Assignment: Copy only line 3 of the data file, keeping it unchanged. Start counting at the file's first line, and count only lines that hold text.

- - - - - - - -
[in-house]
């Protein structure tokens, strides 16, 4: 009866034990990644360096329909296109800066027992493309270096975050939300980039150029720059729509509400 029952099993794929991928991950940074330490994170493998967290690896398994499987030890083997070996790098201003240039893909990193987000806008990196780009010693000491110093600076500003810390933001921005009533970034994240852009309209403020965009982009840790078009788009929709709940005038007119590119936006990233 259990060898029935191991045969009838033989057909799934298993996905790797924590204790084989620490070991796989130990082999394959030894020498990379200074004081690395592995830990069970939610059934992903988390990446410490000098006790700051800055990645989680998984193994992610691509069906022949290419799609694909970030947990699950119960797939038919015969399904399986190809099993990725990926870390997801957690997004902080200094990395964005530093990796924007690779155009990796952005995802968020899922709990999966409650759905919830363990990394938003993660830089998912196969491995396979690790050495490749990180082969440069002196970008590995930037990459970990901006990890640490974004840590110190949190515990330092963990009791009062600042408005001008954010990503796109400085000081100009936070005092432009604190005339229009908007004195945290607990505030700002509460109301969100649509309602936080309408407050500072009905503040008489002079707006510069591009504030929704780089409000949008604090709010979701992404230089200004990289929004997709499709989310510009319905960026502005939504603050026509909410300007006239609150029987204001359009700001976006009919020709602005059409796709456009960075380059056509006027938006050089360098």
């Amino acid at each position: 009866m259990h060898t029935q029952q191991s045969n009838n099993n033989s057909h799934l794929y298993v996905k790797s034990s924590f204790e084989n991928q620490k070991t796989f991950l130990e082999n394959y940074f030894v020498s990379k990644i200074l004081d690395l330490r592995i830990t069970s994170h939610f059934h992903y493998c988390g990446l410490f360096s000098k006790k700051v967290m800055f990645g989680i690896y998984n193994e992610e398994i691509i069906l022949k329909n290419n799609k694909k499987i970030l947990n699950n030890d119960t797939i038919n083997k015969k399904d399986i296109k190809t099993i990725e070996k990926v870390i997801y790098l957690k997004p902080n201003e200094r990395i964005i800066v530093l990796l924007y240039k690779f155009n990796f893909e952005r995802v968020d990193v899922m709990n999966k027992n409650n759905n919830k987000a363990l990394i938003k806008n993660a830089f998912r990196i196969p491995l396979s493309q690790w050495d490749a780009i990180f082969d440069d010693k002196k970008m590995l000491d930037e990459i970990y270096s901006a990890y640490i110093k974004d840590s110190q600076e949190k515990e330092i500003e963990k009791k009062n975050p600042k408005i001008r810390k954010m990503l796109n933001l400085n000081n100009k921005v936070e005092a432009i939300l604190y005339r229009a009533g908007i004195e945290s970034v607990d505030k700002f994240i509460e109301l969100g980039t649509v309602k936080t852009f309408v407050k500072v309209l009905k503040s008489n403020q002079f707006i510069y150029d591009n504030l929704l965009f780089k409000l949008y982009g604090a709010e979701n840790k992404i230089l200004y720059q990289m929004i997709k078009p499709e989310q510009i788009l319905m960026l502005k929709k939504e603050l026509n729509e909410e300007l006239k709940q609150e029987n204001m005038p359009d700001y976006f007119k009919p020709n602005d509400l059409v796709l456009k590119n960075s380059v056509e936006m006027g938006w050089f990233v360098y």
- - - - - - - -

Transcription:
């Amino acid at each position: 009866m259990h060898t029935q029952q191991s045969n009838n099993n033989s057909h799934l794929y298993v996905k790797s034990s924590f204790e084989n991928q620490k070991t796989f991950l130990e082999n394959y940074f030894v020498s990379k990644i200074l004081d690395l330490r592995i830990t069970s994170h939610f059934h992903y493998c988390g990446l410490f360096s000098k006790k700051v967290m800055f990645g989680i690896y998984n193994e992610e398994i691509i069906l022949k329909n290419n799609k694909k499987i970030l947990n699950n030890d119960t797939i038919n083997k015969k399904d399986i296109k190809t099993i990725e070996k990926v870390i997801y790098l957690k997004p902080n201003e200094r990395i964005i800066v530093l990796l924007y240039k690779f155009n990796f893909e952005r995802v968020d990193v899922m709990n999966k027992n409650n759905n919830k987000a363990l990394i938003k806008n993660a830089f998912r990196i196969p491995l396979s493309q690790w050495d490749a780009i990180f082969d440069d010693k002196k970008m590995l000491d930037e990459i970990y270096s901006a990890y640490i110093k974004d840590s110190q600076e949190k515990e330092i500003e963990k009791k009062n975050p600042k408005i001008r810390k954010m990503l796109n933001l400085n000081n100009k921005v936070e005092a432009i939300l604190y005339r229009a009533g908007i004195e945290s970034v607990d505030k700002f994240i509460e109301l969100g980039t649509v309602k936080t852009f309408v407050k500072v309209l009905k503040s008489n403020q002079f707006i510069y150029d591009n504030l929704l965009f780089k409000l949008y982009g604090a709010e979701n840790k992404i230089l200004y720059q990289m929004i997709k078009p499709e989310q510009i788009l319905m960026l502005k929709k939504e603050l026509n729509e909410e300007l006239k709940q609150e029987n204001m005038p359009d700001y976006f007119k009919p020709n602005d509400l059409v796709l456009k590119n960075s380059v056509e936006m006027g938006w050089f990233v360098y």